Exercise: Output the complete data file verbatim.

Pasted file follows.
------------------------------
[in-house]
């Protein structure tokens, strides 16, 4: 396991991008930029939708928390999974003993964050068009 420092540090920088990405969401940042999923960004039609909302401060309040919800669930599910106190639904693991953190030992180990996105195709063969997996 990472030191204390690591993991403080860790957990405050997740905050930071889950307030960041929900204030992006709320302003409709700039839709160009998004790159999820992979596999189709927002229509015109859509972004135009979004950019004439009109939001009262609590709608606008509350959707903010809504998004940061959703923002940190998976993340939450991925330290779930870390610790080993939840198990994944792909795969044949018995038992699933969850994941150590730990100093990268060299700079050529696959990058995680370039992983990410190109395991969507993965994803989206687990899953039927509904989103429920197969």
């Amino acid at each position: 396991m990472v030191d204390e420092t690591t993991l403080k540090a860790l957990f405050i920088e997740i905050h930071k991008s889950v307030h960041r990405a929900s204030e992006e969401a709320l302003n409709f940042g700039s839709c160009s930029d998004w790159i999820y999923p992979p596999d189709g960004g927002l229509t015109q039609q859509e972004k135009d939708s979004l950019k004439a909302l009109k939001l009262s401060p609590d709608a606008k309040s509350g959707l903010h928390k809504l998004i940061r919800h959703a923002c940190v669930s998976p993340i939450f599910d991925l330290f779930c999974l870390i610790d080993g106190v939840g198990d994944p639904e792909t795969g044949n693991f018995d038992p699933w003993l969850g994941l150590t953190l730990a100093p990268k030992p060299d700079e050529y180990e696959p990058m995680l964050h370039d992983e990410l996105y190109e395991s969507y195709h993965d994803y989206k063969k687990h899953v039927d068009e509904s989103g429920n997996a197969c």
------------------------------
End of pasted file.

[in-house]
């Protein structure tokens, strides 16, 4: 396991991008930029939708928390999974003993964050068009 420092540090920088990405969401940042999923960004039609909302401060309040919800669930599910106190639904693991953190030992180990996105195709063969997996 990472030191204390690591993991403080860790957990405050997740905050930071889950307030960041929900204030992006709320302003409709700039839709160009998004790159999820992979596999189709927002229509015109859509972004135009979004950019004439009109939001009262609590709608606008509350959707903010809504998004940061959703923002940190998976993340939450991925330290779930870390610790080993939840198990994944792909795969044949018995038992699933969850994941150590730990100093990268060299700079050529696959990058995680370039992983990410190109395991969507993965994803989206687990899953039927509904989103429920197969």
């Amino acid at each position: 396991m990472v030191d204390e420092t690591t993991l403080k540090a860790l957990f405050i920088e997740i905050h930071k991008s889950v307030h960041r990405a929900s204030e992006e969401a709320l302003n409709f940042g700039s839709c160009s930029d998004w790159i999820y999923p992979p596999d189709g960004g927002l229509t015109q039609q859509e972004k135009d939708s979004l950019k004439a909302l009109k939001l009262s401060p609590d709608a606008k309040s509350g959707l903010h928390k809504l998004i940061r919800h959703a923002c940190v669930s998976p993340i939450f599910d991925l330290f779930c999974l870390i610790d080993g106190v939840g198990d994944p639904e792909t795969g044949n693991f018995d038992p699933w003993l969850g994941l150590t953190l730990a100093p990268k030992p060299d700079e050529y180990e696959p990058m995680l964050h370039d992983e990410l996105y190109e395991s969507y195709h993965d994803y989206k063969k687990h899953v039927d068009e509904s989103g429920n997996a197969c």